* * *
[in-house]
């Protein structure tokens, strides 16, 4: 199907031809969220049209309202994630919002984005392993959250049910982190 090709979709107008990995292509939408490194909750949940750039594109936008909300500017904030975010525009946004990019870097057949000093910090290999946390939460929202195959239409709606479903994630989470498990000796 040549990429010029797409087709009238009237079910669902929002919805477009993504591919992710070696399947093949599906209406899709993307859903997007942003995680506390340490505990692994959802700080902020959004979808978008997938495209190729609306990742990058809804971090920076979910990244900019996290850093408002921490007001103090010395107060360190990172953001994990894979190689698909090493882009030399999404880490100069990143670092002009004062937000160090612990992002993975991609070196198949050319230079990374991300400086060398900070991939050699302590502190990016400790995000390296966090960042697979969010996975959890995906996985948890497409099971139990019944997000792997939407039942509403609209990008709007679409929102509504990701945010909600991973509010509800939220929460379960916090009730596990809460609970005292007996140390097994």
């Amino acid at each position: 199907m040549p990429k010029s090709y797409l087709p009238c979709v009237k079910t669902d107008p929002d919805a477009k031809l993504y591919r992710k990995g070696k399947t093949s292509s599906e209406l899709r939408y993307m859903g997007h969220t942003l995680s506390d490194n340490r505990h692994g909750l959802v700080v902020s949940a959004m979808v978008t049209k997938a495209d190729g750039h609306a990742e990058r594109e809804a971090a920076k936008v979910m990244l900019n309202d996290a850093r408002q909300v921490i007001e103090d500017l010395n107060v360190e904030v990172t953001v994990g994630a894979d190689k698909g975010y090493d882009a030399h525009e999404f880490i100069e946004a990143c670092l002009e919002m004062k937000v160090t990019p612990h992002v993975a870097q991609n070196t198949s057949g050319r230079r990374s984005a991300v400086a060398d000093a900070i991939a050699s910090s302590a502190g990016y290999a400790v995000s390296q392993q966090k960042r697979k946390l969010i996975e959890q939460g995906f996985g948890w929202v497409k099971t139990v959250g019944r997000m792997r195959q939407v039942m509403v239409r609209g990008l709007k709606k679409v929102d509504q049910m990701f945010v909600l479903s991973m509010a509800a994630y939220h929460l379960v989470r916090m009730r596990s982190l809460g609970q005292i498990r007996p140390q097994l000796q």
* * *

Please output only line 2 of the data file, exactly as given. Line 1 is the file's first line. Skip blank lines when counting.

């Protein structure tokens, strides 16, 4: 199907031809969220049209309202994630919002984005392993959250049910982190 090709979709107008990995292509939408490194909750949940750039594109936008909300500017904030975010525009946004990019870097057949000093910090290999946390939460929202195959239409709606479903994630989470498990000796 040549990429010029797409087709009238009237079910669902929002919805477009993504591919992710070696399947093949599906209406899709993307859903997007942003995680506390340490505990692994959802700080902020959004979808978008997938495209190729609306990742990058809804971090920076979910990244900019996290850093408002921490007001103090010395107060360190990172953001994990894979190689698909090493882009030399999404880490100069990143670092002009004062937000160090612990992002993975991609070196198949050319230079990374991300400086060398900070991939050699302590502190990016400790995000390296966090960042697979969010996975959890995906996985948890497409099971139990019944997000792997939407039942509403609209990008709007679409929102509504990701945010909600991973509010509800939220929460379960916090009730596990809460609970005292007996140390097994």